The Blue Angel program is an accelerated and integrated effort to deliver effective interventions for pandemic influenza.


Blue Angel brings together the following technologies to form a comprehensive approach in response to a pandemic influenza or manmade outbreak:

  • Predicting Health and Disease (PHD), a program to predict and diagnose individuals exposed to influenza before they are symptomatic

  • Modular IMmune In vitro Constructs (MIMIC®), a program to identify safe and effective treatments in a test tube

  • Accelerated Manufacture of Pharmaceuticals (AMP), a capability for rapidly mass producing low-cost, vaccine-grade recombinant protein that has the potential for scale up to tens of millions of doses per month

In response to the 2009 H1N1 swine flu pandemic, Blue Angel programs are currently in a "live-fire test" to demonstrate a flexible and agile capability for the Defense Department to rapidly react and neutralize any natural or intentional pandemic disease.

  1. Predicting Health and Disease (PHD):

    PHD has developed a method for determining who will or will not become sick after exposure to a virus many days before symptoms appear, typically within 10 percent of the incubation period of a particular virus. This is accomplished using a highly accurate, mRNA-based blood test.


    By identifying key biomarkers for host response to respiratory viral infections, PHD can categorize viral-exposed individuals into specific categories - those who will be sick, those individuals who are contagious, and those who are well.


    Accuracy of this method is 85-90 percent within hours of viral exposure and achieves near 100-percent detection after a few days. High accuracy of detection enables prevention, prediction of disease propagation, and appropriate early treatment of infected individuals.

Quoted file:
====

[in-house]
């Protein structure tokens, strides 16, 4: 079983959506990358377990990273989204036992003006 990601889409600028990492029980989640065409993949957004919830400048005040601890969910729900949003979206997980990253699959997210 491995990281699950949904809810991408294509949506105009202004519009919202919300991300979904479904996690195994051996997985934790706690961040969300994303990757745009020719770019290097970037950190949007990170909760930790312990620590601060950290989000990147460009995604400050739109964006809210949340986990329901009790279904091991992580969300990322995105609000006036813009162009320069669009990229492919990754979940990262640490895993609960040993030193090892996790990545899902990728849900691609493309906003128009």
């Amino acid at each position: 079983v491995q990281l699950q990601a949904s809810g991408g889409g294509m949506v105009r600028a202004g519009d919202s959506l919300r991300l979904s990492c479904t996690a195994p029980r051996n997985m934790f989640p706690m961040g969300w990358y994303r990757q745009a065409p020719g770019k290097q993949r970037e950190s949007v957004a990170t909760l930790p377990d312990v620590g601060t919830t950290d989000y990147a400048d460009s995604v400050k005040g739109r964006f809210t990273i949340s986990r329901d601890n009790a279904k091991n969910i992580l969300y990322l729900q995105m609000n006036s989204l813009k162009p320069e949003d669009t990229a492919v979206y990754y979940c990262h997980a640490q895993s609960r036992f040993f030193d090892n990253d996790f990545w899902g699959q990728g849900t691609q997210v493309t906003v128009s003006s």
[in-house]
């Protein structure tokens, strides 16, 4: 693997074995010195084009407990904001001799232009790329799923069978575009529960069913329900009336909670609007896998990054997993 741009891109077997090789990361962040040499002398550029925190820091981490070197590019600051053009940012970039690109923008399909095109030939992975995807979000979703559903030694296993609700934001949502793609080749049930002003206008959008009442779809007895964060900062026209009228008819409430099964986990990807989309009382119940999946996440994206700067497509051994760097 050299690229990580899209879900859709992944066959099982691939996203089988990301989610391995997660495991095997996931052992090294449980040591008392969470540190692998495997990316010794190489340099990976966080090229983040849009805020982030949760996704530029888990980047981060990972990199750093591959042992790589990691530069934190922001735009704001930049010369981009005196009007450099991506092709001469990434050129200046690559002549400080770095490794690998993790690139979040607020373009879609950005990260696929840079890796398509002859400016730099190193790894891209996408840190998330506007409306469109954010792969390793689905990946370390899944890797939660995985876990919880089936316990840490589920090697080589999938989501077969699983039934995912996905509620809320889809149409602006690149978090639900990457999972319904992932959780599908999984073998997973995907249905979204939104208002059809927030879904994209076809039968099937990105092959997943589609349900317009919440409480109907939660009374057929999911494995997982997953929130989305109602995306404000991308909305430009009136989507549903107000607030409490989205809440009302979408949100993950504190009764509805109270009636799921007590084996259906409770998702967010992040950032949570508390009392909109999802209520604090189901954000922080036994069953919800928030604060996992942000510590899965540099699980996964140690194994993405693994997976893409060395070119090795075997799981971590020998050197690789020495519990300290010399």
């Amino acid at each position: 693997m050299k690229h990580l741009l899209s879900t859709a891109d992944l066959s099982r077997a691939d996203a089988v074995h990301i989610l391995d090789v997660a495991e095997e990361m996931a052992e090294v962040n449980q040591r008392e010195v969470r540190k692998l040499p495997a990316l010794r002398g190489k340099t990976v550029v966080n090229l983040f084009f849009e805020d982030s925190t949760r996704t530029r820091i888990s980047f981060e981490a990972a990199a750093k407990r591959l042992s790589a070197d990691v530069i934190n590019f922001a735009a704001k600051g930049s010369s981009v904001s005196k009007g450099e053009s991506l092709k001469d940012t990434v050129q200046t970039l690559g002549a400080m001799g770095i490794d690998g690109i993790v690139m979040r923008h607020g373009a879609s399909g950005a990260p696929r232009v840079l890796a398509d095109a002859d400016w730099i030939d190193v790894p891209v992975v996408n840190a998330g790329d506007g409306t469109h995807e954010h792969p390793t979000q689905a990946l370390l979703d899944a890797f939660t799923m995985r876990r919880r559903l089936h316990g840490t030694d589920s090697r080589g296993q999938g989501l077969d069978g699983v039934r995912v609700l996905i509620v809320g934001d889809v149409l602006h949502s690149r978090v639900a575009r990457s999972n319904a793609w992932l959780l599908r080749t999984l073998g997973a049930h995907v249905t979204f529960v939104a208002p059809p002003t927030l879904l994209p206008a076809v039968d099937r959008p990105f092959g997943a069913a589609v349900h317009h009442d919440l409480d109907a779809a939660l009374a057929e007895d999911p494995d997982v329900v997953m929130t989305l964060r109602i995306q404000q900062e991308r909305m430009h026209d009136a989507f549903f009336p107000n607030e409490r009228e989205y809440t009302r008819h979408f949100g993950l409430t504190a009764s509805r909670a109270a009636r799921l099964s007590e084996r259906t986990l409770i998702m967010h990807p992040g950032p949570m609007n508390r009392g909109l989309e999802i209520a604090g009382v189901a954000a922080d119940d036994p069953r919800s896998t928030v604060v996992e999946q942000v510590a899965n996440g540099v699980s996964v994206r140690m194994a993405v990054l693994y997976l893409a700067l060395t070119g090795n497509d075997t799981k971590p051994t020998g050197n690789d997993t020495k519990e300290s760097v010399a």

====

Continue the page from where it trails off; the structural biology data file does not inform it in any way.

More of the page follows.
2. Accelerated Manufacture of Pharmaceuticals (AMP):

    This program seeks to identify new ways to produce large amounts of high-quality vaccine-grade protein in less than 3 months in response to emerging and novel biologic threats.


    In response to the 2009 H1N1 swine flu pandemic, as a "live-fire test," the plant platform redirected its rapid scale-up process developed for avian influenza to the new H1N1 virus and produced a recombinant protein within 4 weeks.

  3. Modular IMmune In vitro Constructs (MIMIC®):

    As animal studies are not always a good predictor of a vaccine's safety and efficacy in a human, the MIMIC® system will work in parallel with the AMP program to test the subunit of vaccine produced under the AMP program to ensure it is safe and immunogenic.



Andy Sheldon, Chief Executive Officer of Medicago , says in the company’s own press release that

"The completion of the rapid fire test marks a substantial achievement in demonstrating our technology and the potential for Medicago to be the first responder in the event of a pandemic flu outbreak.”

Medicago’s research was conducted in a 97,000-square-foot vaccine facility in North Carolina that was funded through a $21 million Technology Investment Agreement with DARPA.